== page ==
Top: Lt. Col. Richard Cole (second from right)
Bottom: Brig. Gen. David Jones (second from left)
Doolittle's Raiders to speak Sept. 14 at UTSA 1604 Campus
By Ashley Harris
Public Affairs Specialist
(Sept. 13, 2006)--Retired Brig. Gen. David Jones and Retired Lt. Col. Richard Cole of the Doolittle Tokyo Raiders will speak at 3:30 p.m., Thursday, Sept. 14 in Main Building Room 0.104 at the UTSA 1604 Campus. The event is free and open to the public.
The Doolittle Tokyo Raiders flew into history April 18, 1942, after launching 16 B-25 Mitchell bombers from the deck of the Navy carrier Hornet. The air attack led by Lt. Col. James Doolittle, was intended to serve as the American response to the Japanese attack on Pearl Harbor on Dec. 7, 1941. The 1942 attack was significant because it was the first time in aviation history that a bomber was launched from the deck of a carrier, a feat believed to be impossible at the time.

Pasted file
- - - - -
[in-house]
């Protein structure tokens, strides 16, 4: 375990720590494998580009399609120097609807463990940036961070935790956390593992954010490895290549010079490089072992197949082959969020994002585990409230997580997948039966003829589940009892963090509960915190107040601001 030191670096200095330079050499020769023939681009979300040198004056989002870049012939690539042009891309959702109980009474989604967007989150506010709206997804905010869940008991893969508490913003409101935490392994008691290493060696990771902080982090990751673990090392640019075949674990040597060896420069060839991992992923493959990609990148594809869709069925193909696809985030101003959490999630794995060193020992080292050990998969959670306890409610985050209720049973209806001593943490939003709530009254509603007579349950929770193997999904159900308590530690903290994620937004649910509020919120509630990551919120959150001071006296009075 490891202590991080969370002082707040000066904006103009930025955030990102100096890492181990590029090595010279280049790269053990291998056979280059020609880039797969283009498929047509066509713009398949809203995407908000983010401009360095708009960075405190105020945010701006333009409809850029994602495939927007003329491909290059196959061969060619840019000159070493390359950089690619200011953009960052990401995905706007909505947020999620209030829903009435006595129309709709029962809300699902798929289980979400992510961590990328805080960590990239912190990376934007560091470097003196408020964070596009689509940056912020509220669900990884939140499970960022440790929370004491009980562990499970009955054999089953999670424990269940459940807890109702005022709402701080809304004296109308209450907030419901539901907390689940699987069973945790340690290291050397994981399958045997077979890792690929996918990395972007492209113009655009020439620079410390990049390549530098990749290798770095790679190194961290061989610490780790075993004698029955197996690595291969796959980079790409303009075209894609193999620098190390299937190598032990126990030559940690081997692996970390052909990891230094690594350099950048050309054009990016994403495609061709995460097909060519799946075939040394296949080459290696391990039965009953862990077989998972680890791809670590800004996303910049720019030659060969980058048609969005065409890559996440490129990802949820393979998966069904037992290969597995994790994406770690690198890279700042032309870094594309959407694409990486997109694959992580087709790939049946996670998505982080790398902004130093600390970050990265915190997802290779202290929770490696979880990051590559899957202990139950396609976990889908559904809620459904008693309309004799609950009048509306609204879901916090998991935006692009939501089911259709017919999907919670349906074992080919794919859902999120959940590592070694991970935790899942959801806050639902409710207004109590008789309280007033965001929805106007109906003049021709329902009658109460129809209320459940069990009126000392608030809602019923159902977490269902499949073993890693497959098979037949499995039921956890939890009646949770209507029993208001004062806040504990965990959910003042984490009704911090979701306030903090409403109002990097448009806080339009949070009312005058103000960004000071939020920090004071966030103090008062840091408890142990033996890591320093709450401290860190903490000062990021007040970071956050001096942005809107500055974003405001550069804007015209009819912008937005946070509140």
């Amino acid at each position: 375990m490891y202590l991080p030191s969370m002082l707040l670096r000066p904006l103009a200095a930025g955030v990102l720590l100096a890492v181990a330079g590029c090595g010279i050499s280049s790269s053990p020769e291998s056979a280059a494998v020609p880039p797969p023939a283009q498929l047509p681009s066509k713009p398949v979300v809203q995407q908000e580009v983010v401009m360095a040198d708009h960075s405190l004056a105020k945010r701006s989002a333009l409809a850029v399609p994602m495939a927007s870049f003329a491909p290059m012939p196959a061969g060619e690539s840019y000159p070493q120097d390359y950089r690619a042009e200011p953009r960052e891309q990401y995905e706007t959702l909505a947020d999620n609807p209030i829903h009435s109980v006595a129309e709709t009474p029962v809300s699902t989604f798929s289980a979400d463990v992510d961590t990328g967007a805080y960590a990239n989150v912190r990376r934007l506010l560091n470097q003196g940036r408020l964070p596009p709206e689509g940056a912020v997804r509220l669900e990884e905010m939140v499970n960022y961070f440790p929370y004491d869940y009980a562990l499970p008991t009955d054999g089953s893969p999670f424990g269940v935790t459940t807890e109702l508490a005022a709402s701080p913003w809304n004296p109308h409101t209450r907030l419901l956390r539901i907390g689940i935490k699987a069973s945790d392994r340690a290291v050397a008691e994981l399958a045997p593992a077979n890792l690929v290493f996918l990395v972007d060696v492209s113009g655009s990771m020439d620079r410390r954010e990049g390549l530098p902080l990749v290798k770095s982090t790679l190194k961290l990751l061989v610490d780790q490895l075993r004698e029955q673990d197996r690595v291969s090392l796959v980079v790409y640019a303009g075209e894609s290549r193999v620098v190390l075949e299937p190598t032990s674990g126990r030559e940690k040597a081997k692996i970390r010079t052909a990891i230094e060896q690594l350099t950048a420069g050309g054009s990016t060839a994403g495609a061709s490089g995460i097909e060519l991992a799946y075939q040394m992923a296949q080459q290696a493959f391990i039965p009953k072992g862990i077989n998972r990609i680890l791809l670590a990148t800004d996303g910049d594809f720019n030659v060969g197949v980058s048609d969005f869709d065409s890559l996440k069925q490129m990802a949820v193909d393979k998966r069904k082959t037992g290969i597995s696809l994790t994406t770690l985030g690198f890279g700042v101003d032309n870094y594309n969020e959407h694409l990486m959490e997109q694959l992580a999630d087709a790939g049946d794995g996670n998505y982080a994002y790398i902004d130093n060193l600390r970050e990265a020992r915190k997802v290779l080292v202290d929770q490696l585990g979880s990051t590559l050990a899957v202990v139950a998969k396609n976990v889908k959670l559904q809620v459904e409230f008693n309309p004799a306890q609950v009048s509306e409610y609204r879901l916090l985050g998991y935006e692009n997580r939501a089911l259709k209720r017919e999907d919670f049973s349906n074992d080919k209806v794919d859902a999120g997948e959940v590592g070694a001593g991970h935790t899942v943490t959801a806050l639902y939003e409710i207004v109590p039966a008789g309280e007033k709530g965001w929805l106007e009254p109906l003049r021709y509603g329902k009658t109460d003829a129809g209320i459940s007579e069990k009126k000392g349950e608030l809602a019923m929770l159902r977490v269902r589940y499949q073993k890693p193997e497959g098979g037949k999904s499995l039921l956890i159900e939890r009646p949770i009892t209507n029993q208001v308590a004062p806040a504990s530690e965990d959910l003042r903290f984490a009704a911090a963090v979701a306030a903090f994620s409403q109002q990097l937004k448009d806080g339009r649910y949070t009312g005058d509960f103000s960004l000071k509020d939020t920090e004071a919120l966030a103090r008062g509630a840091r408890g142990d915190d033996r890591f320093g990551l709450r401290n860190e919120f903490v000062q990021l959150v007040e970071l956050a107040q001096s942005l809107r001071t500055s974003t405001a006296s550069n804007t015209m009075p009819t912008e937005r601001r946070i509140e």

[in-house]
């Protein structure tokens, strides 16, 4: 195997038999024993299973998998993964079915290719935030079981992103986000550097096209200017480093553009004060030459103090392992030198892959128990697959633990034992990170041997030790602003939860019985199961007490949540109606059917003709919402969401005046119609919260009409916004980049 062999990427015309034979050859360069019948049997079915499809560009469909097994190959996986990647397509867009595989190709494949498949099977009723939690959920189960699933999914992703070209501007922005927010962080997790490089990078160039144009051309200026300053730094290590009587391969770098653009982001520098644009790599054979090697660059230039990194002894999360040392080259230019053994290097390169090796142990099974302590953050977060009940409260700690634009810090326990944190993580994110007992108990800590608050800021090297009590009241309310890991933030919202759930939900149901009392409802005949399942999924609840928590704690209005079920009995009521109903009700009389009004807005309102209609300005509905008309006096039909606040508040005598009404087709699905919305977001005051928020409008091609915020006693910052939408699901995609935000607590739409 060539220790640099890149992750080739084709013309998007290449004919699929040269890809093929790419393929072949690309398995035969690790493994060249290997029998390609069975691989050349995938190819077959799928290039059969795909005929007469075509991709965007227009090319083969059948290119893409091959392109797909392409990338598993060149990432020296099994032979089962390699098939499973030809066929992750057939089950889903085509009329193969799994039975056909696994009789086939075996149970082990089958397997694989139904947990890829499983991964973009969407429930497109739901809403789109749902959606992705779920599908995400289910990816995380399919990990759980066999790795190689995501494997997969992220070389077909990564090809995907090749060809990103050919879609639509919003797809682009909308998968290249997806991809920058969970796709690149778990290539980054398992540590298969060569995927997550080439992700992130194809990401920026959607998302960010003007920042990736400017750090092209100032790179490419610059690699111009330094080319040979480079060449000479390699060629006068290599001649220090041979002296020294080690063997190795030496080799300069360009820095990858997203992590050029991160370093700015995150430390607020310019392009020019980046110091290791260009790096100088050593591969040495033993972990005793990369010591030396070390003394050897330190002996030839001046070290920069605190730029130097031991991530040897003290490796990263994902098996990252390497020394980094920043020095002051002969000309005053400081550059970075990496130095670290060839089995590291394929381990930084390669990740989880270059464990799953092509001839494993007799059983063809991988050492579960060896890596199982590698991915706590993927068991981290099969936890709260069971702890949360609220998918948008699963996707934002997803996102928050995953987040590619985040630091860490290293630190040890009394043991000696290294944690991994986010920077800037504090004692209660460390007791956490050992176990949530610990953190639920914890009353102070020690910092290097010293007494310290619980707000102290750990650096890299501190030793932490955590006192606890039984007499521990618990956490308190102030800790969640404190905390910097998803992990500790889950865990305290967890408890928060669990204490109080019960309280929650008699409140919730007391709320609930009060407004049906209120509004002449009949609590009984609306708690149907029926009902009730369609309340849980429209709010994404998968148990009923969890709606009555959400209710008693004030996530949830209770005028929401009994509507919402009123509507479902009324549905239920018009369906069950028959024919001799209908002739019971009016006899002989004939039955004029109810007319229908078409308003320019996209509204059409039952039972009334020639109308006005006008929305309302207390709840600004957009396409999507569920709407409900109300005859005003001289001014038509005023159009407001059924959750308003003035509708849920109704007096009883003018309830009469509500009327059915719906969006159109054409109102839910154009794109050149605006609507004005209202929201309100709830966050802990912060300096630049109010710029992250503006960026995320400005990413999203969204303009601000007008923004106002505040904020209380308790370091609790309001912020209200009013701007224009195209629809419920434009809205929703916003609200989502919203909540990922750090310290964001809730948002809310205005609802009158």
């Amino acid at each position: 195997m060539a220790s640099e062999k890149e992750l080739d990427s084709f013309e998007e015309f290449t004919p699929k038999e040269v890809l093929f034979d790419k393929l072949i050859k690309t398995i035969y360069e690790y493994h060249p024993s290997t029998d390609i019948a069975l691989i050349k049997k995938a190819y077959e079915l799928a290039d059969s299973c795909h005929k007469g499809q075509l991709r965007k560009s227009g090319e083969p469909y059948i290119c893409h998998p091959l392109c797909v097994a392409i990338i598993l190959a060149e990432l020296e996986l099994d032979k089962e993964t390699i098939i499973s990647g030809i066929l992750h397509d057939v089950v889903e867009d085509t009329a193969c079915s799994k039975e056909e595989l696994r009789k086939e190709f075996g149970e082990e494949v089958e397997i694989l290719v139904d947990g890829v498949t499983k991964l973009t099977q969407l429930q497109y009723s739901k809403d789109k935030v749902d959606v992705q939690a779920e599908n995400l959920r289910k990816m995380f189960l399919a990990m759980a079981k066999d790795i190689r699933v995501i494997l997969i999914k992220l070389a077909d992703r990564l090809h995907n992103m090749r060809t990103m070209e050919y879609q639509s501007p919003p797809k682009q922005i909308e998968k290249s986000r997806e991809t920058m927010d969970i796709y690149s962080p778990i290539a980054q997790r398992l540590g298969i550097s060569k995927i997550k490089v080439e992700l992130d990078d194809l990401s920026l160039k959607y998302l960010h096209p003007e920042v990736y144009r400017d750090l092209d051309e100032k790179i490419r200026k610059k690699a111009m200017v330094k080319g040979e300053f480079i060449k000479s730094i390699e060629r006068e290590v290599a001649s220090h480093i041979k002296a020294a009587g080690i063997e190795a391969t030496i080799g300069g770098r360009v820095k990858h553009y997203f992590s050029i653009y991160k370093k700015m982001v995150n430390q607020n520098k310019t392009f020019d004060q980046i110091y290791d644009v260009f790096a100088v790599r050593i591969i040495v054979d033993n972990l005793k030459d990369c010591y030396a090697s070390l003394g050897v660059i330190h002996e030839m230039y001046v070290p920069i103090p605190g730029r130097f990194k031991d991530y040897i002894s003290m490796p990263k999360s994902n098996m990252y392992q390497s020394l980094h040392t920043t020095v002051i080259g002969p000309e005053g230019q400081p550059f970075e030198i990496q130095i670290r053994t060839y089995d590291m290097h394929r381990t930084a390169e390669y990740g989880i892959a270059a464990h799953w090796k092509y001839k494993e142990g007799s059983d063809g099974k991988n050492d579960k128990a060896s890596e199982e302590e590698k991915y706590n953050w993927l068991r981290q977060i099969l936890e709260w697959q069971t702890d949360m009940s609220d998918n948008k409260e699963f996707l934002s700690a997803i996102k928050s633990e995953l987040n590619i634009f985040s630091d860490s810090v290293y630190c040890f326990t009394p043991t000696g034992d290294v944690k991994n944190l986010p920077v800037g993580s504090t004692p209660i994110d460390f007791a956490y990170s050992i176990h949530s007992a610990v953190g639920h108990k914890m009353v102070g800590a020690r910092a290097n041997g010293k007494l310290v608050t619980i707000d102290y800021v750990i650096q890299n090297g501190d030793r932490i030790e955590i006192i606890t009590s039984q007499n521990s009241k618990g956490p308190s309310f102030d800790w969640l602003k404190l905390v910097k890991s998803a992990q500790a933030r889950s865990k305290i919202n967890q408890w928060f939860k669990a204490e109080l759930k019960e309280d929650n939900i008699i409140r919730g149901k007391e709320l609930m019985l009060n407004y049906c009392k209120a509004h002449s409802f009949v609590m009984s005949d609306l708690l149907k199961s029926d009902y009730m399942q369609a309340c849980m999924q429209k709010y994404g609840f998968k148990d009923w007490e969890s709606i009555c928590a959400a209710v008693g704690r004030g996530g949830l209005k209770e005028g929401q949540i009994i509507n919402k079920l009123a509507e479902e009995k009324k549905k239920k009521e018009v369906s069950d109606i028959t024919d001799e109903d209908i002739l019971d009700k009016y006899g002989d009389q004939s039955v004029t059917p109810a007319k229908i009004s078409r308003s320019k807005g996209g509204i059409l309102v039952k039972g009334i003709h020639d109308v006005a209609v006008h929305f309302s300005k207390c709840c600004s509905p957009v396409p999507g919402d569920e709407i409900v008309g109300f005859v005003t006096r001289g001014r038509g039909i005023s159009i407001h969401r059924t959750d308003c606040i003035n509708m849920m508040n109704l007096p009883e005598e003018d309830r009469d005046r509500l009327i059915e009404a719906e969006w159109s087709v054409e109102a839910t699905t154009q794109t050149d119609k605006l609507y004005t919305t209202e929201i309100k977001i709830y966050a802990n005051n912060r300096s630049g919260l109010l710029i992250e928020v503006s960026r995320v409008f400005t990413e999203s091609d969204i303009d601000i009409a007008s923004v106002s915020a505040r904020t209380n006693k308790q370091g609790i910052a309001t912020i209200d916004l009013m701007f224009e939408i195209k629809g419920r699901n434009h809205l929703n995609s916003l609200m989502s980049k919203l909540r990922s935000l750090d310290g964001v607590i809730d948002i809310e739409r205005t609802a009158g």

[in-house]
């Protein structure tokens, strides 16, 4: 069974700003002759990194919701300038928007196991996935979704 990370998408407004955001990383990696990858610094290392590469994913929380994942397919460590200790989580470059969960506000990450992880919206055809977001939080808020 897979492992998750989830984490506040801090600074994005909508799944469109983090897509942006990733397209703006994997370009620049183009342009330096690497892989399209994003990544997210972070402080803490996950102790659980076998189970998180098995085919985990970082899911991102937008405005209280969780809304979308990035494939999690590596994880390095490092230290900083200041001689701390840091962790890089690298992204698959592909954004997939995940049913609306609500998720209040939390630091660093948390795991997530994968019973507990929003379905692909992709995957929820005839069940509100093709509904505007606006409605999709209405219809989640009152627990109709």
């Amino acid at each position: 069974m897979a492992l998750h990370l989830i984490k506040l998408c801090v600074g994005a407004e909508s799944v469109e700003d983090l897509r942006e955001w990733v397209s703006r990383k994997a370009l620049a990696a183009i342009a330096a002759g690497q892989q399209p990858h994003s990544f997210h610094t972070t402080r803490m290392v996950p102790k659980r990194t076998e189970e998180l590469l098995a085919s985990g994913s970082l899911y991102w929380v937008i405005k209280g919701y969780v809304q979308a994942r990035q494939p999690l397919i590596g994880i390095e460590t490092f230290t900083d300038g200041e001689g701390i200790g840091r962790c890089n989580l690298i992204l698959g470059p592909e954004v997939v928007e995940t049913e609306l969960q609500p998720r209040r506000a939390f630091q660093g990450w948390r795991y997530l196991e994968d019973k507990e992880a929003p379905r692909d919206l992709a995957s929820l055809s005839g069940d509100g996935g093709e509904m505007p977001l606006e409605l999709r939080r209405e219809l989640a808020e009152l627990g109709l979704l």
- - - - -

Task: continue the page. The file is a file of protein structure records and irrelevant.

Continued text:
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Because of an early sighting by a Japanese picket boat, the raiders were forced to launch the B-25s a day early and more than 600 miles from their original designated location. The bombers arrived at their targeted destinations, Tokyo, Yokohama, Kobe, Osaka and Nagoya, at noon April 18. Although the raiders encountered enemy aircraft over Japan, none of the bombers were shot down.
However, unforeseen excessive fuel consumption, poor weather and the premature launch of the attack forced the bombers to crash land on Chinese and Russian soil short of their intended landing bases. As a result of the crash landings, three of the 80 volunteer crew members died and eight were taken as prisoners of war.
The result of the campaign was an immediate boost to low American morale and is credited by many military personnel as the turning point in the battle of the Pacific. All of the raiders who survived were awarded the Distinguished Flying Cross, and those who were killed, wounded or injured as a result of the raid also received the Purple Heart.
Of the original 80 raiders, 16 are alive today. The Doolittle Raid was the subject of two 1944 feature films, "Thirty Seconds Over Tokyo" and "The Purple Heart."